But then spring arrived. I decided to go back to the conservatory for the remaining months of the lease (we were already looking to buy). I replaced the narrow wooden desk and the dining chair for the big wide desk and the office chair I still have and love.

office evolution_bookcase

Conservatories are terrible places to work from. Ditch the idea of a conservatory office if it ever crosses your mind. My suggestion would be to forget about it altogether, or use the conservatory only occasionally in spring or summer for things not involving a screen, such as reading a book or reviewing your to-do list with your morning coffee. Then try to find another place in the house where you can create an office corner, no matter how small.

Small separate office

Having my own separate office made a huge difference to my routines, motivation, productivity and work-life balance. It wasn’t big and we had to downsize it from 7.7sqm to 5.75sqm to make room for a new bathroom (I wrote an article about the office transformation), but it was big enough. It did need a declutter session after three years, as books were pilling up. I decided to only keep work-related books, dictionaries and other resources in my office and find another place for non-essential books. I’m of the opinion that small and bright is a million times better than big and dark. I’d never change a tiny office with a big window for a huge basement office. Natural light over size for me.

office evolution_small office

A small or very small office may be big enough if you are an organised person. If that’s not the case, you can always plan regular declutter sessions (e.g. at the end of every financial year) to make sure that you don’t accumulate unnecessary stuff, which will make the office look even smaller. Start with the essentials for your type of work (desk, chair, bookcase, monitor, printer…), add a few nice things which aren’t too bulky (a family or travel picture, flowers, a small object which brings good memories) and that’s it. Everything else can go somewhere else in the house.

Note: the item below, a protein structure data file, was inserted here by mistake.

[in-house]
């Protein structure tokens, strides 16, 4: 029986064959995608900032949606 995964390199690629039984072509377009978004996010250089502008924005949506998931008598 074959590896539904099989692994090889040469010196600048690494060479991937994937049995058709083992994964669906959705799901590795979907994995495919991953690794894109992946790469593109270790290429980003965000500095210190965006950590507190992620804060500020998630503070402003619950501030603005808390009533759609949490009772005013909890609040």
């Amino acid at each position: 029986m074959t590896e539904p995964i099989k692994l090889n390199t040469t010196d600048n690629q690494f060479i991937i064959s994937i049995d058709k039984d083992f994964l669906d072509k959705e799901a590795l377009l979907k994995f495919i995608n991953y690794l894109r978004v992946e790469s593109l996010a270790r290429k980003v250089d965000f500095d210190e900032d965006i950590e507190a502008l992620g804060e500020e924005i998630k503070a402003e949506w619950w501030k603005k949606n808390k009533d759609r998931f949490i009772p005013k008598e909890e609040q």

Big separate office

A big separate office is what most of us working from home would choose in an ideal scenario. I’m lucky enough to have a big office with nice views in my new home in Edinburgh. It came with some wonky floors which need levelling at some point, as my tall bookcase is dangerously tilting forward, and my cabinet drawers open up by themselves. It also came with sloping ceilings, which will make it hard to find suitable shelves. But it ticks the priority boxes: it’s big and bright enough. The rest is secondary and can wait until we decide to renovate.

As we moved in quite recently, I still need time to get used to the space and decide which things I need (or want) to change. I’ll update this post after renovations to report back on any lessons learned. In the meantime, you can follow me on Instagram. My office features regularly on the grid and I’d also love to read your own thoughts and tips!

What are your thoughts?

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Disclaimer

Bear in mind that this blog is for informational purposes only. The content published in The Home Reporter does not constitute legal advice and you shouldn't rely upon it as such. I won't be liable for any loss or damage resulting from or in connection with your use of this blog.

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Irene Corchado Resmella

Irene Corchado Resmella

I'm a Spanish freelance translator living in the UK since 2011. After fully renovating and selling a Victorian end of terrace house in Oxford, I recently relocated to Edinburgh with my Scottish husband.

In The Home Reporter I share everything home and lifestyle – from renovation stories and interiors inspiration to tips and anecdotes about buying a house, working from home and relocation. Lover of bright spaces, wooden floors and matte finishes.

Find me on Instagram.